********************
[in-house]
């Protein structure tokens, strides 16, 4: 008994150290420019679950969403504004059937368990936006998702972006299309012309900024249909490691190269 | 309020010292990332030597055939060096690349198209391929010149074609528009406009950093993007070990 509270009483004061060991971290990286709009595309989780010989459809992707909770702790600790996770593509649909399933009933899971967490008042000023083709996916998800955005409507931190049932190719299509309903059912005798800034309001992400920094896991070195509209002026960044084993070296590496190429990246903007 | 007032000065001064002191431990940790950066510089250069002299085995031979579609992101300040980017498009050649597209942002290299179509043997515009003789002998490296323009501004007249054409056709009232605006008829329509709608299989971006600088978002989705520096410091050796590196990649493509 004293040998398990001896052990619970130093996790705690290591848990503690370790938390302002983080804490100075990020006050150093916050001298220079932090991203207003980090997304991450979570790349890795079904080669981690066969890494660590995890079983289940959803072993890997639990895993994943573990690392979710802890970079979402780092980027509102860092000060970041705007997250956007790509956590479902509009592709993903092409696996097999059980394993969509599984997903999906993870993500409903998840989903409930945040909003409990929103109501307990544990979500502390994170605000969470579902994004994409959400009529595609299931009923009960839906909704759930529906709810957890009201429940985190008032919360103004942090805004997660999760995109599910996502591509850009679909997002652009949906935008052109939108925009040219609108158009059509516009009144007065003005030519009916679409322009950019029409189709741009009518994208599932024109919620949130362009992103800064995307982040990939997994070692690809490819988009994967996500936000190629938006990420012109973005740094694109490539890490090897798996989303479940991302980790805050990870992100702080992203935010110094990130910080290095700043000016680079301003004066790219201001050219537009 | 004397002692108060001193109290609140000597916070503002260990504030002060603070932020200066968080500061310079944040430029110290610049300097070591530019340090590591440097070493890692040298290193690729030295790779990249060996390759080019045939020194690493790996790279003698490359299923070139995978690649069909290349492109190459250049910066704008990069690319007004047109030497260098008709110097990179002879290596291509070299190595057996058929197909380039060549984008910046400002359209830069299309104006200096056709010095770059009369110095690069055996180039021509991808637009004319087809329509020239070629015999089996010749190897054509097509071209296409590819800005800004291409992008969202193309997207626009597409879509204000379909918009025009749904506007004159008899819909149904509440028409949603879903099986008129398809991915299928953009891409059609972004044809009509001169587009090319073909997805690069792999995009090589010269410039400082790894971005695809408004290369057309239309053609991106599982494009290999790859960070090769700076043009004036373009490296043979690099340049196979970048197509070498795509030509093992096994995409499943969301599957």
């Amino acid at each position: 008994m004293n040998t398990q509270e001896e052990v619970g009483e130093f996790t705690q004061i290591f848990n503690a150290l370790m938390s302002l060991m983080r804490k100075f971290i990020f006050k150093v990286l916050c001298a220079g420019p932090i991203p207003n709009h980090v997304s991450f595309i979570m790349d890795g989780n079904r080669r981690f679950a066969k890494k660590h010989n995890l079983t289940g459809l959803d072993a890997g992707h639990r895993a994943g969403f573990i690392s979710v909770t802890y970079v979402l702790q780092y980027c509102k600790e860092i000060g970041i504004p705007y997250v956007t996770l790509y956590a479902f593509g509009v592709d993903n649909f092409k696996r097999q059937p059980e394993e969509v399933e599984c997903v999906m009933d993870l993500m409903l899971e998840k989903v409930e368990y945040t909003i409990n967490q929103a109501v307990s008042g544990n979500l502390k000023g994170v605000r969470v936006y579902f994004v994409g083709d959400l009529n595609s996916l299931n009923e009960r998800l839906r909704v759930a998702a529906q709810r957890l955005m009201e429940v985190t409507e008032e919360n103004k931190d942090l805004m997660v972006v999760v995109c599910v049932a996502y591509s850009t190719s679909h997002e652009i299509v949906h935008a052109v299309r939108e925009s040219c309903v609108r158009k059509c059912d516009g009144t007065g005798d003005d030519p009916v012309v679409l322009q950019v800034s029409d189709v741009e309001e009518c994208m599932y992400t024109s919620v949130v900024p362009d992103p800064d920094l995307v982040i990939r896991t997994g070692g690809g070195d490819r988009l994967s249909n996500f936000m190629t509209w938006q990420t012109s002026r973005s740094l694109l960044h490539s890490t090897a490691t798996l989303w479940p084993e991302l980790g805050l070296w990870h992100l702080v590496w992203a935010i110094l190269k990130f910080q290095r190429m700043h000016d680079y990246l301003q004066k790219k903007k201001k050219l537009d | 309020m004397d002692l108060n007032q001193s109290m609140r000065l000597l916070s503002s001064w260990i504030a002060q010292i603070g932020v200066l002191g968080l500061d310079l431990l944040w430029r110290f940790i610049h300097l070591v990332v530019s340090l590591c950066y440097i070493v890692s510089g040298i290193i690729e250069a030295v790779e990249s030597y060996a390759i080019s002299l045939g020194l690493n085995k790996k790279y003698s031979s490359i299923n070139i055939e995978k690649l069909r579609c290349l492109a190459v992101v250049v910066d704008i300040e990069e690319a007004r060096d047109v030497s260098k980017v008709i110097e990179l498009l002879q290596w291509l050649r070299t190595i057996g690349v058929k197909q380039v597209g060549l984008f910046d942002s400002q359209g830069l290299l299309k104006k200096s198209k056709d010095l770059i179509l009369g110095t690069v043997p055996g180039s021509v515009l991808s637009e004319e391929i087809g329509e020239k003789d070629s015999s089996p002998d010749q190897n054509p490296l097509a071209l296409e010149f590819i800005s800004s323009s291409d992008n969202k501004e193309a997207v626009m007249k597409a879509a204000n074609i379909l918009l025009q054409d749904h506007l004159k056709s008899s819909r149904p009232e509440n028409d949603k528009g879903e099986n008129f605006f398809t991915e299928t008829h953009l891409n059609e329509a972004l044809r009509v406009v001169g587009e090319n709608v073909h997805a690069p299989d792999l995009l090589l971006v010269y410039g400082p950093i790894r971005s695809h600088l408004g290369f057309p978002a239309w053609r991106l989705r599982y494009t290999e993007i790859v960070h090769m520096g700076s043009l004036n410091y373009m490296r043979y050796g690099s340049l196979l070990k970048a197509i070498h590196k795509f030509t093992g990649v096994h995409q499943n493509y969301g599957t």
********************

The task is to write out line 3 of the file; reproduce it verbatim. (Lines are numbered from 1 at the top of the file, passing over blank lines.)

């Amino acid at each position: 008994m004293n040998t398990q509270e001896e052990v619970g009483e130093f996790t705690q004061i290591f848990n503690a150290l370790m938390s302002l060991m983080r804490k100075f971290i990020f006050k150093v990286l916050c001298a220079g420019p932090i991203p207003n709009h980090v997304s991450f595309i979570m790349d890795g989780n079904r080669r981690f679950a066969k890494k660590h010989n995890l079983t289940g459809l959803d072993a890997g992707h639990r895993a994943g969403f573990i690392s979710v909770t802890y970079v979402l702790q780092y980027c509102k600790e860092i000060g970041i504004p705007y997250v956007t996770l790509y956590a479902f593509g509009v592709d993903n649909f092409k696996r097999q059937p059980e394993e969509v399933e599984c997903v999906m009933d993870l993500m409903l899971e998840k989903v409930e368990y945040t909003i409990n967490q929103a109501v307990s008042g544990n979500l502390k000023g994170v605000r969470v936006y579902f994004v994409g083709d959400l009529n595609s996916l299931n009923e009960r998800l839906r909704v759930a998702a529906q709810r957890l955005m009201e429940v985190t409507e008032e919360n103004k931190d942090l805004m997660v972006v999760v995109c599910v049932a996502y591509s850009t190719s679909h997002e652009i299509v949906h935008a052109v299309r939108e925009s040219c309903v609108r158009k059509c059912d516009g009144t007065g005798d003005d030519p009916v012309v679409l322009q950019v800034s029409d189709v741009e309001e009518c994208m599932y992400t024109s919620v949130v900024p362009d992103p800064d920094l995307v982040i990939r896991t997994g070692g690809g070195d490819r988009l994967s249909n996500f936000m190629t509209w938006q990420t012109s002026r973005s740094l694109l960044h490539s890490t090897a490691t798996l989303w479940p084993e991302l980790g805050l070296w990870h992100l702080v590496w992203a935010i110094l190269k990130f910080q290095r190429m700043h000016d680079y990246l301003q004066k790219k903007k201001k050219l537009d | 309020m004397d002692l108060n007032q001193s109290m609140r000065l000597l916070s503002s001064w260990i504030a002060q010292i603070g932020v200066l002191g968080l500061d310079l431990l944040w430029r110290f940790i610049h300097l070591v990332v530019s340090l590591c950066y440097i070493v890692s510089g040298i290193i690729e250069a030295v790779e990249s030597y060996a390759i080019s002299l045939g020194l690493n085995k790996k790279y003698s031979s490359i299923n070139i055939e995978k690649l069909r579609c290349l492109a190459v992101v250049v910066d704008i300040e990069e690319a007004r060096d047109v030497s260098k980017v008709i110097e990179l498009l002879q290596w291509l050649r070299t190595i057996g690349v058929k197909q380039v597209g060549l984008f910046d942002s400002q359209g830069l290299l299309k104006k200096s198209k056709d010095l770059i179509l009369g110095t690069v043997p055996g180039s021509v515009l991808s637009e004319e391929i087809g329509e020239k003789d070629s015999s089996p002998d010749q190897n054509p490296l097509a071209l296409e010149f590819i800005s800004s323009s291409d992008n969202k501004e193309a997207v626009m007249k597409a879509a204000n074609i379909l918009l025009q054409d749904h506007l004159k056709s008899s819909r149904p009232e509440n028409d949603k528009g879903e099986n008129f605006f398809t991915e299928t008829h953009l891409n059609e329509a972004l044809r009509v406009v001169g587009e090319n709608v073909h997805a690069p299989d792999l995009l090589l971006v010269y410039g400082p950093i790894r971005s695809h600088l408004g290369f057309p978002a239309w053609r991106l989705r599982y494009t290999e993007i790859v960070h090769m520096g700076s043009l004036n410091y373009m490296r043979y050796g690099s340049l196979l070990k970048a197509i070498h590196k795509f030509t093992g990649v096994h995409q499943n493509y969301g599957t």